What if, after the September 11 attacks, things had been done differently? What if President Bush had addressed the nation by saying, "My fellow Americans: Everything in us cries out for revenge. It would be easy to give in to this cry, and I'm sure you would support me if I mobilized our troops to hunt down the terrorists and those who helped them. But I propose another route, one that links us in our vulnerability to the other peoples of this world."
It’s possible that Hezbollah was inviting a sharp Israeli response when it decided to cross into Israel, ambush an Israeli patrol and kidnap two soldiers. In any case, the Israelis’ decision to launch land and air strikes on Hezbollah strongholds and on Lebanon’s infrastructure has only burnished Hezbollah’s credentials.Far from turning the Lebanese against the “Party of God," Israel’s military response has bolstered Hezbollah’s self-appointed role as defender of the nation. In fact, it has made Hezbollah leader Hassan Nasrallah a hero throughout the Arab and Muslim worlds.
The head of South Korea’s National Council of Churches has written to President Bush, urging that sanctions on North Korea be lifted and that a peace agreement be negotiated to replace an armistice signed on the Korean Peninsula in 1953.
America is at war. This is a wartime national security strategy required by the grave challenge we face—the rise of terrorism fueled by an aggressive ideology of hatred and murder, fully revealed to the American people on September 11, 2001. This strategy reflects our most solemn obligation: to protect the security of the American people.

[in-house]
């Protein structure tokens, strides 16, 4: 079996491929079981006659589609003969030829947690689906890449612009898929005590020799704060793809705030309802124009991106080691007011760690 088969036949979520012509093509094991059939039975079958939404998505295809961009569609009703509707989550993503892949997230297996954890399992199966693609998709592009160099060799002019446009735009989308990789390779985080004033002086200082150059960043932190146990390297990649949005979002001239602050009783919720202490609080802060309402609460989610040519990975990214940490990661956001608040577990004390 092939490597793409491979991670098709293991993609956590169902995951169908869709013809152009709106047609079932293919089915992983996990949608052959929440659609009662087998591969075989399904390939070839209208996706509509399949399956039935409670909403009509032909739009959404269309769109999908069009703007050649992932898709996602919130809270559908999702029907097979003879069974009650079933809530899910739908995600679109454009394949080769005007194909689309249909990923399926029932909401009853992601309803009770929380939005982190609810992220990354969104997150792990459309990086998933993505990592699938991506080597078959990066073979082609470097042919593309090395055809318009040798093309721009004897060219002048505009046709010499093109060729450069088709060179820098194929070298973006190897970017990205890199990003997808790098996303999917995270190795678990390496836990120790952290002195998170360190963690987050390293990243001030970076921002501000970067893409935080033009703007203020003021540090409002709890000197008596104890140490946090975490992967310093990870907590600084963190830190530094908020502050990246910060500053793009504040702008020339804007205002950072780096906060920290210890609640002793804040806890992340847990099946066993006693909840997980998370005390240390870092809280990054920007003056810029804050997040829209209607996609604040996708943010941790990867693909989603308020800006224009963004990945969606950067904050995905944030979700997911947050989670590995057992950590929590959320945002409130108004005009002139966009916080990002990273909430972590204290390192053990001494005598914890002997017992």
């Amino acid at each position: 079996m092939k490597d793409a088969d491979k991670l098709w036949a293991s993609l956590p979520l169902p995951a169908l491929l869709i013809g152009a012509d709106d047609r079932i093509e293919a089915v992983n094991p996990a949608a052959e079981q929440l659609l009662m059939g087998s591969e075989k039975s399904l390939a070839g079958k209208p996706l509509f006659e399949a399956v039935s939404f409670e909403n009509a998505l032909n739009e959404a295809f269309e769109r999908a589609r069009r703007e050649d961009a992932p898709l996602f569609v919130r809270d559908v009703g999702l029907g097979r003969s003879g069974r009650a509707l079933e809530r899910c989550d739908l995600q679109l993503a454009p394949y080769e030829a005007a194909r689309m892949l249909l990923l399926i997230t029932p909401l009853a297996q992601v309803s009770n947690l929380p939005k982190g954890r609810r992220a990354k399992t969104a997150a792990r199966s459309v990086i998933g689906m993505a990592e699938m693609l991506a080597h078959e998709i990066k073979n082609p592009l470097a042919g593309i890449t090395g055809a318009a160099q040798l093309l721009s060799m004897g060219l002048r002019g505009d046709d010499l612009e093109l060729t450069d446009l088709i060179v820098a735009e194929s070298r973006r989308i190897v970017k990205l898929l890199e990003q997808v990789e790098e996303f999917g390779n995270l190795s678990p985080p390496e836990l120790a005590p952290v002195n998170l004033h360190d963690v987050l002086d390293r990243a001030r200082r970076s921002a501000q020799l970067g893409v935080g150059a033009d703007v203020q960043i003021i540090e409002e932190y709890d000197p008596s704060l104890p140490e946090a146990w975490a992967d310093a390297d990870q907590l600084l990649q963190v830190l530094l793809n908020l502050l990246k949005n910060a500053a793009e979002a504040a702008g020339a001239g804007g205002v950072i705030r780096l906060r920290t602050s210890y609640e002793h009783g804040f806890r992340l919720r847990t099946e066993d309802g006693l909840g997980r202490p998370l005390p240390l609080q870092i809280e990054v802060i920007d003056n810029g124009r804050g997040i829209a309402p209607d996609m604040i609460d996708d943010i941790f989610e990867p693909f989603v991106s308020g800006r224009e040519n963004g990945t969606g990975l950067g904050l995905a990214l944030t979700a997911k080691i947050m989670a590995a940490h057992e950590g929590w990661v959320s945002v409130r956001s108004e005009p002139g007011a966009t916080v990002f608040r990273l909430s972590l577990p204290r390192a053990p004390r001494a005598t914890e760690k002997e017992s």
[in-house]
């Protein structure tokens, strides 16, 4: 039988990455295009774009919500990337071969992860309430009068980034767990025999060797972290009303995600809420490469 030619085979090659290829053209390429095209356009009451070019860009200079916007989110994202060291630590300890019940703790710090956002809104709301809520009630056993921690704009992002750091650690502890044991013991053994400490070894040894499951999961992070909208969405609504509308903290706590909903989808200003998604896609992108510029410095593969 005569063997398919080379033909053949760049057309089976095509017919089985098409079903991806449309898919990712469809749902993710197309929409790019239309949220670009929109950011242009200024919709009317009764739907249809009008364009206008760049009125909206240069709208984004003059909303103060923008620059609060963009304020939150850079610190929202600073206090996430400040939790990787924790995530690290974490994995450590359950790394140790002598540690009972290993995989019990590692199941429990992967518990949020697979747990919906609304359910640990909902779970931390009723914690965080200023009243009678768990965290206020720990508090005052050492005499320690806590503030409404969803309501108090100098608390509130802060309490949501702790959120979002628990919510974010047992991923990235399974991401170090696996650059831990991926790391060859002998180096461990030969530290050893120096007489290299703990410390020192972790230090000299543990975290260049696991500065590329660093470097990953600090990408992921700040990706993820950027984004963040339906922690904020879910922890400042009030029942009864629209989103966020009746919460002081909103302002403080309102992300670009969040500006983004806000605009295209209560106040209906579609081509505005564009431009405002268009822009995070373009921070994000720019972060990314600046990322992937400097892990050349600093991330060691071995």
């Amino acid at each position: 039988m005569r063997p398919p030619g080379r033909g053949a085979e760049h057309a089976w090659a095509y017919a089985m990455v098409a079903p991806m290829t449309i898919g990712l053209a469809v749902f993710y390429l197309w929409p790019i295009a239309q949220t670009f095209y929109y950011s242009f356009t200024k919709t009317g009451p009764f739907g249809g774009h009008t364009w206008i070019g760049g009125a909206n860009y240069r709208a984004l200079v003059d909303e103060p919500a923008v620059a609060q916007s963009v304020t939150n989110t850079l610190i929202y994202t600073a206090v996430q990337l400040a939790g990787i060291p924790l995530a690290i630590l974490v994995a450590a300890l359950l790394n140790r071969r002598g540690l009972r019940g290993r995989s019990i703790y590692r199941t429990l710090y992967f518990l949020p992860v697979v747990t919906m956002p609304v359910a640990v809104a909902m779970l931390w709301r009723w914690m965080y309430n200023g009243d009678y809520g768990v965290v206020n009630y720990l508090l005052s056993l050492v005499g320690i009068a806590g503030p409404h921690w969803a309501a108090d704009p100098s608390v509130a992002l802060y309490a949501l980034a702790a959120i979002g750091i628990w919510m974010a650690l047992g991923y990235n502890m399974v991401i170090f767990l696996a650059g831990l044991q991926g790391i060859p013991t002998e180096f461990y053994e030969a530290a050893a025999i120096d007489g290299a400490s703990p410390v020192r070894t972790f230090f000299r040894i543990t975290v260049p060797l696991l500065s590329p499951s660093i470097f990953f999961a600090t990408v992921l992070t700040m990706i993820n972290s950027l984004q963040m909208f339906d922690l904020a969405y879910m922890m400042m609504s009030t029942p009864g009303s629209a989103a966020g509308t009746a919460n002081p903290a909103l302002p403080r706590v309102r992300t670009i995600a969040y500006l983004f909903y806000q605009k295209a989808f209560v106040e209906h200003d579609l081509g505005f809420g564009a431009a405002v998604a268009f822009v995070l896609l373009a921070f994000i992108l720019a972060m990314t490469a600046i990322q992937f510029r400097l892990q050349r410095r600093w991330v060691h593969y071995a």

Envisions America's role in worldwide spread of justice
Jul 11, 2006
In an address received like a campaign stump speech, Secretary of State Condoleezza Rice exhorted Southern Baptists at their annual meeting to support the United States in spreading freedom around the globe.
Republican member of Congress Henry J. Hyde opened a budget hearing of the House International Relations Committee on February 16 with a speech he called “Perils of the Golden Theory.” A reporter for National Public Radio called it flowery. I found it to be eloquent and nuanced, with a profundity one rarely encounters at a congressional budget hearing.
John Mearsheimer, an expert in international relations at the University of Chicago, and Stephen Walt, academic dean of Harvard University’s John F. Kennedy School of Government, have issued what United Press International calls “a searing attack on the role and power of Washington’s pro-Israel lobby.” Their study, “The Israel Lobby and U.S.
The Bush administration’s grand design for foreign policy, spelled out last September in a document titled “The National Security Strategy,” declares that the U.S. will exercise the responsibilities of the dominant power in international politics in order to resist terrorism and rogue states and to shape a global ethos of human dignity and prosperity.